Sunday, May 27, 2012

Russian adjectives turned into nouns

  Sometimes adjectives no longer want to play the roles assigned to them and become nouns. At least that's what happens in Russian once in a while. Such newborn adjective-nouns look and conjugate like adjectives but play the role of nouns in a sentence. I'll give you a few examples.

книжный - bookstore
Я купила журнал в книжном. - I bought a magazine in a bookstore.
столовая - dining-hall
В столовой было много народу. - There were many people in the dining-hall.
гостиная - living room
В их доме две гостиных. - There are two living rooms in their house.
парикмахерская - hairdressing saloon
Он пошёл в парикмахерскую. - He went to a hairdressing saloon.
слепой - blind person
глухой - deaf person
У слепых и глухих бывает много проблем. - Blind and deaf people face many problems.
немой - mute person
Немые учат язык жестов. - Mute people learn sign language.
русский - Russian person
Русская и американка позавтракали в кафе. - A Russian and an American girl had a breakfast in a cafe.
дорогой - darling, dear
Дорогой, принеси мне мой телефон. - Darling, bring me my phone.
военный - military man
По улице шли военные. - Military men walked down the street.
другой - other
Мы часто не замечаем проблемы других. - We often don't notice problems of others.
остальной - the rest
Остальное можно оставить здесь. - The rest can be left here.

Monday, May 21, 2012

Russian tongue-twisters – for the brave learners!

  One of the ways to practice pronunciation of foreign words is learning tongue-twisters. Russian tongue-twisters (скороговорки, from скорый - fast and говорить - to speak) might seem pretty hard, but it's a fun way to master all those weird sounds. :) Below are three videos from Russian natives. First two are easier, and the third one is for the bravest of you – even I cannot say all of those tongue-twisters. Good luck!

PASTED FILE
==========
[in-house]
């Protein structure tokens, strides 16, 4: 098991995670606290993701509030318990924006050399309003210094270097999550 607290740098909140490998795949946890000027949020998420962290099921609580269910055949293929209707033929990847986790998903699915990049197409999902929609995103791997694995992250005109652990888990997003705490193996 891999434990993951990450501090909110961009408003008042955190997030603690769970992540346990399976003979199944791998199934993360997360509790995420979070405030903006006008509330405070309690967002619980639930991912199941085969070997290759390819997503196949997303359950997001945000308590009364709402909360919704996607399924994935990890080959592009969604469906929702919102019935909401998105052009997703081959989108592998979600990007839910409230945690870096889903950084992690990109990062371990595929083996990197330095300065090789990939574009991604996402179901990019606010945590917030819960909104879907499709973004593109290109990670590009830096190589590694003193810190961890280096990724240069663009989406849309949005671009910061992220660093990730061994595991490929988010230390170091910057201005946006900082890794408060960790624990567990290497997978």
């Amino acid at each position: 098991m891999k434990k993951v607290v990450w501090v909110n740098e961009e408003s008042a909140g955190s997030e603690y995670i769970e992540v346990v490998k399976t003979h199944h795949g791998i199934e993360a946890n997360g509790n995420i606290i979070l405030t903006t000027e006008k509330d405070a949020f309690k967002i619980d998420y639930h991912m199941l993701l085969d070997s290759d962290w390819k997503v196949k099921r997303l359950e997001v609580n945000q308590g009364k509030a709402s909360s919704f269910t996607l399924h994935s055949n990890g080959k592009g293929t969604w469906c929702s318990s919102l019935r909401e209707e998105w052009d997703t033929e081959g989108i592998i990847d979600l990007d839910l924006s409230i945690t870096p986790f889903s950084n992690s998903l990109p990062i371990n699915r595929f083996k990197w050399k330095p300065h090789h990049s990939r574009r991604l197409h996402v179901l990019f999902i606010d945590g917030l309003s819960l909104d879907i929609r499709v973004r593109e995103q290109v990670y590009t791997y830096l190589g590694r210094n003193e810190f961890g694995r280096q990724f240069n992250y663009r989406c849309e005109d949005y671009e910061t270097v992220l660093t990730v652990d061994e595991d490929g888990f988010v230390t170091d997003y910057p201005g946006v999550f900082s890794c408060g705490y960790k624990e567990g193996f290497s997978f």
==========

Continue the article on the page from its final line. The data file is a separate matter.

Tuesday, May 15, 2012

Japanese words in Russian language

  With Japanese culture now being so popular in many countries including Russia, it's no wonder that other languages borrow words from Japanese. Below are a few Russian words of Japanese origin.

Some such words are quite common. Most Russians know what kimono and karate mean. Others are better known amidst people who like Japanese culture, for example tanka and shamisen.

кимоно, сакура, икебана, бонсаи/бонсай, суси/суши, васаби, дайкон, мисо, соба, саке, цунами, катана, самурай, сёгун, харакири, камикадзе, ниндзя, банзай, боккэн/бокен, айкидо, дзюдо, джиу-джитсу, карате/каратэ, сэнсэй, сумо, тануки, кицунэ, гейша, сямисэн, кото, тайко, оригами, го, тамагочи, хокку, хайку, танка, синтоизм/синто, дзэн

Young Russians are often familiar with words related to manga and anime. Even those who don't watch anime usually know what kawaii and nya mean. Below are words mostly from young people's slang.

манга, аниме, анимешный (adjective: anime-related, like in anime), анимешник (a fan of anime), косплей, косплейщик (a cosplayer), отаку, сэйю, кавай/кавайи/каваий (adverb or noun?), кавайный (adjective), кавайно (adverb), кавайность (noun: kawaiiness), ня!, няшка (noun: something cute), няшный (adjective: cute), покемон, гайдзин, гайдзинка (female gaijin)

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